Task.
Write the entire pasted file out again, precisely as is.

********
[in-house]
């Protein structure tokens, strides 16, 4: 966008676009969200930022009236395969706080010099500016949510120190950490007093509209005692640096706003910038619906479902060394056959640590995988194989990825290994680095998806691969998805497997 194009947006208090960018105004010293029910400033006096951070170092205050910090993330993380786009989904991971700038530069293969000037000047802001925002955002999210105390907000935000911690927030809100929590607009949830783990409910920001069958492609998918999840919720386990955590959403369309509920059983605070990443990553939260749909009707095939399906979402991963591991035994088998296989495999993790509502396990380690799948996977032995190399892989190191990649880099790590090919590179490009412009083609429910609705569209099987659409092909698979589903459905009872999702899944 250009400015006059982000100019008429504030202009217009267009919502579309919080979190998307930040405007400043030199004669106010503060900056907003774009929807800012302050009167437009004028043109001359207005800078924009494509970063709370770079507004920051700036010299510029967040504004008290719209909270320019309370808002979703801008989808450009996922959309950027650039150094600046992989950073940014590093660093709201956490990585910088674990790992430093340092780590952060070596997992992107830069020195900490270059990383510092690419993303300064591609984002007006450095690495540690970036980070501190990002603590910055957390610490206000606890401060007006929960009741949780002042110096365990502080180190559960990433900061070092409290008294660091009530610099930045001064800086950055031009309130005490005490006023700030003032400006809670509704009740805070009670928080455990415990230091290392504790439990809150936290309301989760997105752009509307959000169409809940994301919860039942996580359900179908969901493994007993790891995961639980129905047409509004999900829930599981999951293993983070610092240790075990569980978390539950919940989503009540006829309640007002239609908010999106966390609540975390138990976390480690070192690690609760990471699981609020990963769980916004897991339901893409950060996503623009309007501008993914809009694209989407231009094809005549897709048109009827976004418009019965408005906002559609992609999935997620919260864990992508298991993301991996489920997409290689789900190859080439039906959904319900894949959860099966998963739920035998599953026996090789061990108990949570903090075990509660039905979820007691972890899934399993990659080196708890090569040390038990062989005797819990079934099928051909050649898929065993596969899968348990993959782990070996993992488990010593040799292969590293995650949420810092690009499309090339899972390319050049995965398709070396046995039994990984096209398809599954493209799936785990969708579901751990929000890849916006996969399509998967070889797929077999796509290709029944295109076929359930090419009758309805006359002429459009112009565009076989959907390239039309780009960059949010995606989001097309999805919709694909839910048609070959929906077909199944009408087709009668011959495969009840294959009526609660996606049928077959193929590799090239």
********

[in-house]
């Protein structure tokens, strides 16, 4: 966008676009969200930022009236395969706080010099500016949510120190950490007093509209005692640096706003910038619906479902060394056959640590995988194989990825290994680095998806691969998805497997 194009947006208090960018105004010293029910400033006096951070170092205050910090993330993380786009989904991971700038530069293969000037000047802001925002955002999210105390907000935000911690927030809100929590607009949830783990409910920001069958492609998918999840919720386990955590959403369309509920059983605070990443990553939260749909009707095939399906979402991963591991035994088998296989495999993790509502396990380690799948996977032995190399892989190191990649880099790590090919590179490009412009083609429910609705569209099987659409092909698979589903459905009872999702899944 250009400015006059982000100019008429504030202009217009267009919502579309919080979190998307930040405007400043030199004669106010503060900056907003774009929807800012302050009167437009004028043109001359207005800078924009494509970063709370770079507004920051700036010299510029967040504004008290719209909270320019309370808002979703801008989808450009996922959309950027650039150094600046992989950073940014590093660093709201956490990585910088674990790992430093340092780590952060070596997992992107830069020195900490270059990383510092690419993303300064591609984002007006450095690495540690970036980070501190990002603590910055957390610490206000606890401060007006929960009741949780002042110096365990502080180190559960990433900061070092409290008294660091009530610099930045001064800086950055031009309130005490005490006023700030003032400006809670509704009740805070009670928080455990415990230091290392504790439990809150936290309301989760997105752009509307959000169409809940994301919860039942996580359900179908969901493994007993790891995961639980129905047409509004999900829930599981999951293993983070610092240790075990569980978390539950919940989503009540006829309640007002239609908010999106966390609540975390138990976390480690070192690690609760990471699981609020990963769980916004897991339901893409950060996503623009309007501008993914809009694209989407231009094809005549897709048109009827976004418009019965408005906002559609992609999935997620919260864990992508298991993301991996489920997409290689789900190859080439039906959904319900894949959860099966998963739920035998599953026996090789061990108990949570903090075990509660039905979820007691972890899934399993990659080196708890090569040390038990062989005797819990079934099928051909050649898929065993596969899968348990993959782990070996993992488990010593040799292969590293995650949420810092690009499309090339899972390319050049995965398709070396046995039994990984096209398809599954493209799936785990969708579901751990929000890849916006996969399509998967070889797929077999796509290709029944295109076929359930090419009758309805006359002429459009112009565009076989959907390239039309780009960059949010995606989001097309999805919709694909839910048609070959929906077909199944009408087709009668011959495969009840294959009526609660996606049928077959193929590799090239």